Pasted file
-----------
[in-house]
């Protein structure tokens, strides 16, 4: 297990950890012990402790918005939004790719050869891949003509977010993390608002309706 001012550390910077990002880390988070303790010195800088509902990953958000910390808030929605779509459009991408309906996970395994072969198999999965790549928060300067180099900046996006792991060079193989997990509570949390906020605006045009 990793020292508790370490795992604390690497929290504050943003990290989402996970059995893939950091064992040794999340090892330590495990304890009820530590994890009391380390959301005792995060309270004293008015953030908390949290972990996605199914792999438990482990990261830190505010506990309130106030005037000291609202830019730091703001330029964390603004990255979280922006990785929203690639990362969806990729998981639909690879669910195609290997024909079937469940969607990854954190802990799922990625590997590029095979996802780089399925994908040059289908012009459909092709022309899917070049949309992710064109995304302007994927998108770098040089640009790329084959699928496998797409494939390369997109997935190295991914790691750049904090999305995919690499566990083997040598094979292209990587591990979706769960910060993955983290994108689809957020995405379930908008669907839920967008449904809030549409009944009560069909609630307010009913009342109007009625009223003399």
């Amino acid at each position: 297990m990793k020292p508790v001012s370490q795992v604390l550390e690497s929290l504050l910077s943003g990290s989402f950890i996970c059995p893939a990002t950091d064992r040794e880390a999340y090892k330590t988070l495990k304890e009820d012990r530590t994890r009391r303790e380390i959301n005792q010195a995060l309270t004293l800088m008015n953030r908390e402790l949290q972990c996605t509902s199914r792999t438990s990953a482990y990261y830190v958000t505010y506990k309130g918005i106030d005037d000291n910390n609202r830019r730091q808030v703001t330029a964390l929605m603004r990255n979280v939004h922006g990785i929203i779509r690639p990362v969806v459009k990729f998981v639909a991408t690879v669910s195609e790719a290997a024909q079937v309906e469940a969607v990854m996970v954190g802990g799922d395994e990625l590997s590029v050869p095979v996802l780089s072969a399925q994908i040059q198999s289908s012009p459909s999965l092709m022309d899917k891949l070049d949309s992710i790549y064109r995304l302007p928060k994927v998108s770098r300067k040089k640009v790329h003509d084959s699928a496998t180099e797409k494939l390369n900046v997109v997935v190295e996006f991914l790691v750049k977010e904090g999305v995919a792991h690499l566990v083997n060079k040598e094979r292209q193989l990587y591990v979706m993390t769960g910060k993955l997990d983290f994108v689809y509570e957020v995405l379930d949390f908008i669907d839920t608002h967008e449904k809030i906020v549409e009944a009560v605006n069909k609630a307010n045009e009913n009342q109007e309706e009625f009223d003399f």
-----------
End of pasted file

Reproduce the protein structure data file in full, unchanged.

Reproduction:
[in-house]
């Protein structure tokens, strides 16, 4: 297990950890012990402790918005939004790719050869891949003509977010993390608002309706 001012550390910077990002880390988070303790010195800088509902990953958000910390808030929605779509459009991408309906996970395994072969198999999965790549928060300067180099900046996006792991060079193989997990509570949390906020605006045009 990793020292508790370490795992604390690497929290504050943003990290989402996970059995893939950091064992040794999340090892330590495990304890009820530590994890009391380390959301005792995060309270004293008015953030908390949290972990996605199914792999438990482990990261830190505010506990309130106030005037000291609202830019730091703001330029964390603004990255979280922006990785929203690639990362969806990729998981639909690879669910195609290997024909079937469940969607990854954190802990799922990625590997590029095979996802780089399925994908040059289908012009459909092709022309899917070049949309992710064109995304302007994927998108770098040089640009790329084959699928496998797409494939390369997109997935190295991914790691750049904090999305995919690499566990083997040598094979292209990587591990979706769960910060993955983290994108689809957020995405379930908008669907839920967008449904809030549409009944009560069909609630307010009913009342109007009625009223003399």
């Amino acid at each position: 297990m990793k020292p508790v001012s370490q795992v604390l550390e690497s929290l504050l910077s943003g990290s989402f950890i996970c059995p893939a990002t950091d064992r040794e880390a999340y090892k330590t988070l495990k304890e009820d012990r530590t994890r009391r303790e380390i959301n005792q010195a995060l309270t004293l800088m008015n953030r908390e402790l949290q972990c996605t509902s199914r792999t438990s990953a482990y990261y830190v958000t505010y506990k309130g918005i106030d005037d000291n910390n609202r830019r730091q808030v703001t330029a964390l929605m603004r990255n979280v939004h922006g990785i929203i779509r690639p990362v969806v459009k990729f998981v639909a991408t690879v669910s195609e790719a290997a024909q079937v309906e469940a969607v990854m996970v954190g802990g799922d395994e990625l590997s590029v050869p095979v996802l780089s072969a399925q994908i040059q198999s289908s012009p459909s999965l092709m022309d899917k891949l070049d949309s992710i790549y064109r995304l302007p928060k994927v998108s770098r300067k040089k640009v790329h003509d084959s699928a496998t180099e797409k494939l390369n900046v997109v997935v190295e996006f991914l790691v750049k977010e904090g999305v995919a792991h690499l566990v083997n060079k040598e094979r292209q193989l990587y591990v979706m993390t769960g910060k993955l997990d983290f994108v689809y509570e957020v995405l379930d949390f908008i669907d839920t608002h967008e449904k809030i906020v549409e009944a009560v605006n069909k609630a307010n045009e009913n009342q109007e309706e009625f009223d003399f």